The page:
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Am Fam Physician. 2020;101(1):42-43

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Clinical Question

Do exercise interventions in community-dwelling older adults reduce the incidence of falls?

Evidence-Based Answer

Exercise programs should be recommended for community-dwelling adults 60 years and older because they lead to fewer falls. (Strength of Recommendation [SOR]: A, based on meta-analyses of randomized controlled trials [RCTs].) Community-dwelling adults 50 years and older should participate in exercise programs to decrease their rate of falls resulting in fractures. (SOR: B, based on meta-analyses of RCTs with heterogeneity and low-quality evidence.) Balance training, functional exercise, and resistance training are the most effective types of exercise to reduce the risk of falls. (SOR: B, based on meta-analyses of moderate- to high-certainty evidence.)



A 2019 Cochrane systematic review and meta-analysis of 63 trials (N = 13,518) found that exercise reduced the risk of falls by 15% in community-dwelling adults 60 years and older compared with a control intervention (rate ratio = 0.85; 95% CI, 0.81 to 0.89).1 The control intervention varied between trials but was broadly defined as standard care, which was not thought to decrease falls. A 2018 meta-analysis of RCTs (N = 4,926) showed that exercise reduced the number of community-dwelling adults 65 years and older who experienced a fall by 11% (relative risk [RR] = 0.89; 95% CI, 0.81 to 0.97).2 Similarly, another 2018 systematic review and meta-analysis of RCTs (N = 4,420) found that exercise decreased the risk of falls by 12% in adults 60 years and older (RR = 0.88; 95% CI, 0.79 to 0.98; P = .005; number of trials = 20).3


A 2017 meta-analysis of RCTs (N = 3,136) showed that multiple types of exercise reduced the risk of fall-related fractures by 40% in adults 50 years and older (RR = 0.60; 95% CI, 0.45 to 0.84; P = .003).4 Variations in exercise duration and setting contributed to heterogeneity. The 2019 Cochrane meta-analysis discussed above showed that exercise reduced the number of adults 60 years and older who experienced fall-related fractures by 27% (RR = 0.73; 95% CI, 0.56 to 0.95; number of trials = 10; n = 4,047), although the studies were lower quality.1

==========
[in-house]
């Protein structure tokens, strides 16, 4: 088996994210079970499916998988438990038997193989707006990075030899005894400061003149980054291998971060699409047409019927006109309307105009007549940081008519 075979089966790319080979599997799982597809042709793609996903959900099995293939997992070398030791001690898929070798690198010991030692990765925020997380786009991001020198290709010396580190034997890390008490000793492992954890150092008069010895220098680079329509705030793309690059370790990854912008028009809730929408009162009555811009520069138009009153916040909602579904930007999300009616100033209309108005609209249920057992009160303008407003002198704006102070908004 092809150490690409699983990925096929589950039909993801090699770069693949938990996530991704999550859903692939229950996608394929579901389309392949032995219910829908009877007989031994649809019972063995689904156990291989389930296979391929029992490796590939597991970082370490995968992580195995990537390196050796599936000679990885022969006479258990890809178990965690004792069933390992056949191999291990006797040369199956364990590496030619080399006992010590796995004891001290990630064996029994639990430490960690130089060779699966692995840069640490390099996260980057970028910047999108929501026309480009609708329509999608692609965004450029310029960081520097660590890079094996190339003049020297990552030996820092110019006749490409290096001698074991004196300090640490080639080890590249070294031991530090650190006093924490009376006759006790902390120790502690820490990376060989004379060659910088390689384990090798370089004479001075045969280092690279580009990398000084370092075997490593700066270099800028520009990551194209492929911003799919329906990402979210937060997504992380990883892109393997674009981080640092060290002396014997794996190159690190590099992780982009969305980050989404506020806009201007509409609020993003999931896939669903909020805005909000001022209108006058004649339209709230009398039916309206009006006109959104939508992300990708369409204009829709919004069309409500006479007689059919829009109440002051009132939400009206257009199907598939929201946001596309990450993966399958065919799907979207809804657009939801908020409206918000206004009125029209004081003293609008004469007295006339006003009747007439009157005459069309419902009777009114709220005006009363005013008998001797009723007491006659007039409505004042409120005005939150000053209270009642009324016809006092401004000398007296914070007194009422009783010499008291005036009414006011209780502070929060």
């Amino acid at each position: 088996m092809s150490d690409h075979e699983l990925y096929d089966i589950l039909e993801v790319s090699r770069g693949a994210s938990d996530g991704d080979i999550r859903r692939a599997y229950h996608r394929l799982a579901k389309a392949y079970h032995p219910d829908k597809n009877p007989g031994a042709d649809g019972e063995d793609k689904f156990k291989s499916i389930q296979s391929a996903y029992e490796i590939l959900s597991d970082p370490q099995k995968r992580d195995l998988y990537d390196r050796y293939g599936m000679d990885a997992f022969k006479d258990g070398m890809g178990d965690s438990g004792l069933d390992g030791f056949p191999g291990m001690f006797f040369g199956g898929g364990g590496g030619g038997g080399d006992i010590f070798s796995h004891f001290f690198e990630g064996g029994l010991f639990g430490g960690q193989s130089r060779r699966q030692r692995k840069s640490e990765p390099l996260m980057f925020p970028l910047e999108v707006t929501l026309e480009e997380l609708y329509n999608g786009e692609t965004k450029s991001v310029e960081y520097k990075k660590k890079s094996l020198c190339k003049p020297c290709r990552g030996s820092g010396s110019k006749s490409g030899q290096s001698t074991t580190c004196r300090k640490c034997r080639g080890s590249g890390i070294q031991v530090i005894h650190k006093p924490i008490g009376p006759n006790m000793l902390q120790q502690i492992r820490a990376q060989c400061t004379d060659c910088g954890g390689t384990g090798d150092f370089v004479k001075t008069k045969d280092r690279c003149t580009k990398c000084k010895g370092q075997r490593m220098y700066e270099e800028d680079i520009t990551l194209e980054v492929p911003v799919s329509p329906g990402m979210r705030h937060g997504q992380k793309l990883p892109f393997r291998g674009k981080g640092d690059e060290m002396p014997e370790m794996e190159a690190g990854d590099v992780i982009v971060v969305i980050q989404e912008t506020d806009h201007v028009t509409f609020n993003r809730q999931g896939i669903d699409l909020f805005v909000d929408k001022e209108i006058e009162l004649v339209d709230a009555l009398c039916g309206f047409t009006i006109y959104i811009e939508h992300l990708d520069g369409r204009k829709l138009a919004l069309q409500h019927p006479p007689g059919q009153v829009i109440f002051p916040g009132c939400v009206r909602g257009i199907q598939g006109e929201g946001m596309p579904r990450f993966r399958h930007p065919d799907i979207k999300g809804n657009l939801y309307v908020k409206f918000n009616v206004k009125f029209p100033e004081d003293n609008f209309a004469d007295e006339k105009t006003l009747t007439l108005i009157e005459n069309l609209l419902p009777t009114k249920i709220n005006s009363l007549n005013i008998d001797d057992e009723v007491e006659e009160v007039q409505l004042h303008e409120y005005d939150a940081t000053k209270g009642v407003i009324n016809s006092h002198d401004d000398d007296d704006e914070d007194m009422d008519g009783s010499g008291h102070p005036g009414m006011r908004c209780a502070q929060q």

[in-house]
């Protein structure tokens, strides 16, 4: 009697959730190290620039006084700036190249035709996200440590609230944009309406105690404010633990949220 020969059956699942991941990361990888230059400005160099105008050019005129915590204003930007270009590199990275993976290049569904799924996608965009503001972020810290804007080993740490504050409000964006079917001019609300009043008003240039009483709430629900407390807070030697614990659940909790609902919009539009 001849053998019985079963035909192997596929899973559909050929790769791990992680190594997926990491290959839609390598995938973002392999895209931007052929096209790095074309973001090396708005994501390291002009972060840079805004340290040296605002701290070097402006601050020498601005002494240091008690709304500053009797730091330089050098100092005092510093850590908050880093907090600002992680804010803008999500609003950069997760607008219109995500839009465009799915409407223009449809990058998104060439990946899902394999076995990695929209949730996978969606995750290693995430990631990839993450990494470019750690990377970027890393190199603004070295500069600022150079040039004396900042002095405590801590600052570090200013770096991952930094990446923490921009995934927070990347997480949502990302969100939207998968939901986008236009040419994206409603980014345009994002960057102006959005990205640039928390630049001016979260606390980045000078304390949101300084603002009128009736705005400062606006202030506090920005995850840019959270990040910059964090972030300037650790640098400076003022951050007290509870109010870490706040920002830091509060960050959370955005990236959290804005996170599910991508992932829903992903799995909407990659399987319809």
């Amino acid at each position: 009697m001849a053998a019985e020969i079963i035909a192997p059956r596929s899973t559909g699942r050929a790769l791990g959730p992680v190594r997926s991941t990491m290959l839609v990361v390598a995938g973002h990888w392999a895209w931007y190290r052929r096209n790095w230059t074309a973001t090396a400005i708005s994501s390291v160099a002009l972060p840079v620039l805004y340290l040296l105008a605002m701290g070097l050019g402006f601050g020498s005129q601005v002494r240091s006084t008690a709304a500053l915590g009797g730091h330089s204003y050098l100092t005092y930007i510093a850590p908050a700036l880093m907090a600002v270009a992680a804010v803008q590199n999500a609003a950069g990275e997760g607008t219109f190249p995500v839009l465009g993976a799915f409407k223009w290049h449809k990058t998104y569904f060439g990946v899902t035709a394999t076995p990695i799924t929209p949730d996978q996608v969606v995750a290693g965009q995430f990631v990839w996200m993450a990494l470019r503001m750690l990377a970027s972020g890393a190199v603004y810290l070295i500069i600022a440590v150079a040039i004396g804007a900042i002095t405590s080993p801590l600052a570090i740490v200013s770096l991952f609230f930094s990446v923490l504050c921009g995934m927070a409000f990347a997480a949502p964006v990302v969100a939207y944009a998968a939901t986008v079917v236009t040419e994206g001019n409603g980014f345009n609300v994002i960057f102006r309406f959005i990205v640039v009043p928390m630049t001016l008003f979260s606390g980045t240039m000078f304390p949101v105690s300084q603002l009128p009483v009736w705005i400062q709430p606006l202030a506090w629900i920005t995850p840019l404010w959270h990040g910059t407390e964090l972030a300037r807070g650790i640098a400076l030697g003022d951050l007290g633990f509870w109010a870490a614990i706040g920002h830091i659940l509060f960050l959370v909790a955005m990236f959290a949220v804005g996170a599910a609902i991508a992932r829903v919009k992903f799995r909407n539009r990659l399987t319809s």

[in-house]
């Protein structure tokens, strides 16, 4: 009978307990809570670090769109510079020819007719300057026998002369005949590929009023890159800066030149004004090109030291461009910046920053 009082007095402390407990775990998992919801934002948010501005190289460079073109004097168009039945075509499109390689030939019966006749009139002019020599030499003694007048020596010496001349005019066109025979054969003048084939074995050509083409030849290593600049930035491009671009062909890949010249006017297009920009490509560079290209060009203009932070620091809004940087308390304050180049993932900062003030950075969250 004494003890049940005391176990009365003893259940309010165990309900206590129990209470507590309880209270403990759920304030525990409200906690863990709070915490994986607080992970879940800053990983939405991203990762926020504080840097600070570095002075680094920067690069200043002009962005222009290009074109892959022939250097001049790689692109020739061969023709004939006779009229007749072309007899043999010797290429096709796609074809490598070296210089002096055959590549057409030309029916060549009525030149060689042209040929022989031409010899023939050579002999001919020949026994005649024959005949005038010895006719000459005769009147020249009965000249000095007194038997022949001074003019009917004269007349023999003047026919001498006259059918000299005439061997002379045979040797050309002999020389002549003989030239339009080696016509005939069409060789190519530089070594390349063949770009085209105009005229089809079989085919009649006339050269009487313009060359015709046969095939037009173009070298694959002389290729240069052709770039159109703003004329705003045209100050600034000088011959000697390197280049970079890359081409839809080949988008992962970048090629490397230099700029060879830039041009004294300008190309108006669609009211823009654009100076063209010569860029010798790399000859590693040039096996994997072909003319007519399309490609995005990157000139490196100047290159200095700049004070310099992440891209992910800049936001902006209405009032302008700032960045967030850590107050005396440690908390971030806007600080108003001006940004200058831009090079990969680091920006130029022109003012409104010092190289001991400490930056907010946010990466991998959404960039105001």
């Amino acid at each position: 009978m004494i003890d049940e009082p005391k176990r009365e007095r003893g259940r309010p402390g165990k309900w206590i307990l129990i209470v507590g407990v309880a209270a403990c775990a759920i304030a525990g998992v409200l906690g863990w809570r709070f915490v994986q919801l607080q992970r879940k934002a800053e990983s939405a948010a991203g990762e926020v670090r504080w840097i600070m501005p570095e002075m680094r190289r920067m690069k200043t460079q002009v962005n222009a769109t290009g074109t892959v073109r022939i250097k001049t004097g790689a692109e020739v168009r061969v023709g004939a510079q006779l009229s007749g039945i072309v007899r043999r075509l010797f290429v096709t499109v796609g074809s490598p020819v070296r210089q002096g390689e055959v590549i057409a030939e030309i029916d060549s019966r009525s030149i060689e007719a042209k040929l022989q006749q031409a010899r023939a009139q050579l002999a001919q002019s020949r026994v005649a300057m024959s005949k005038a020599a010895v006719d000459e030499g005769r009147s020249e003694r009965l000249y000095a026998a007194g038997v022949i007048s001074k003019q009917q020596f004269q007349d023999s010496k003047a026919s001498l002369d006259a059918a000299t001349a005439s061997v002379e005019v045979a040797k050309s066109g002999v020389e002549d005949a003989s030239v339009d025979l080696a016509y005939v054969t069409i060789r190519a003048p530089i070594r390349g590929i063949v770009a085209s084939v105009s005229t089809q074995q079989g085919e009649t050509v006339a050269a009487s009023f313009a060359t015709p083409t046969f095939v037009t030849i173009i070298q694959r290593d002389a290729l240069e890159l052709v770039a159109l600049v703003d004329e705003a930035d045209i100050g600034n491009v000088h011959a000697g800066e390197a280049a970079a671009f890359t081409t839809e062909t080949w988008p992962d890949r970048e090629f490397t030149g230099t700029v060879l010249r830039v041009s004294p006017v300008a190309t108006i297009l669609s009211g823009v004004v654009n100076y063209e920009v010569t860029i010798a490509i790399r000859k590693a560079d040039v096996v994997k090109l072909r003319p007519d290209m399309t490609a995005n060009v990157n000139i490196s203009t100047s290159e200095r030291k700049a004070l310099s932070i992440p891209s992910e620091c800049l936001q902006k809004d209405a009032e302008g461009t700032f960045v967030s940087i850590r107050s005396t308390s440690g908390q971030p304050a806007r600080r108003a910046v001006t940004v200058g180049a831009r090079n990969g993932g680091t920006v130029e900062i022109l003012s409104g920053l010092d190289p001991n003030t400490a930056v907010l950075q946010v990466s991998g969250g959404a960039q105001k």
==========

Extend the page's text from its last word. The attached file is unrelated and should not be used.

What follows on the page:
Exercise interventions in the included studies varied in types of exercise, group vs. individual exercise, and duration of exercise programs (six months to four years) and follow-up (six months to five years). The 2017 meta-analysis found that falls decreased by 14% (rate ratio = 0.86; 95% CI, 0.78 to 0.94) in patients who improved their leg strength through resistance and strength training (standardized mean difference = 0.61; 95% CI, 0.12 to 1.11).4 The 2019 Cochrane review found that functional task training (including balance, gait, coordination, and functional exercises for activities of daily living) reduced the rate of falls by 24% (rate ratio = 0.76; 95% CI, 0.70 to 0.81; number of trials = 39; n = 7,920; high-certainty evidence).1 The addition of resistance exercises probably reduces the rate of falls by 34% (rate ratio = 0.66; 95% CI, 0.50 to 0.88; number of trials = 11; n = 1,374; moderate-certainty evidence). Tai chi was found to reduce the rate of falls by 19% (rate ratio = 0.81; 95% CI, 0.67 to 0.99; low-certainty evidence).1

Recommendations from Others

The U.S. Preventive Services Task Force recommends exercise interventions to prevent falls in community-dwelling adults 65 years and older who are at increased risk (B recommendation).5 The American Academy of Family Physicians recommends exercise or physical therapy to prevent falls in community-dwelling older adults who are at increased risk.6

Copyright © Family Physicians Inquiries Network. Used with permission.

Clinical Inquiries provides answers to questions submitted by practicing family physicians to the Family Physicians Inquiries Network (FPIN). Members of the network select questions based on their relevance to family medicine. Answers are drawn from an approved set of evidence-based resources and undergo peer review. The strength of recommendations and the level of evidence for individual studies are rated using criteria developed by the Evidence-Based Medicine Working Group (

The complete database of evidence-based questions and answers is copyrighted by FPIN. If interested in submitting questions or writing answers for this series, go to or email:

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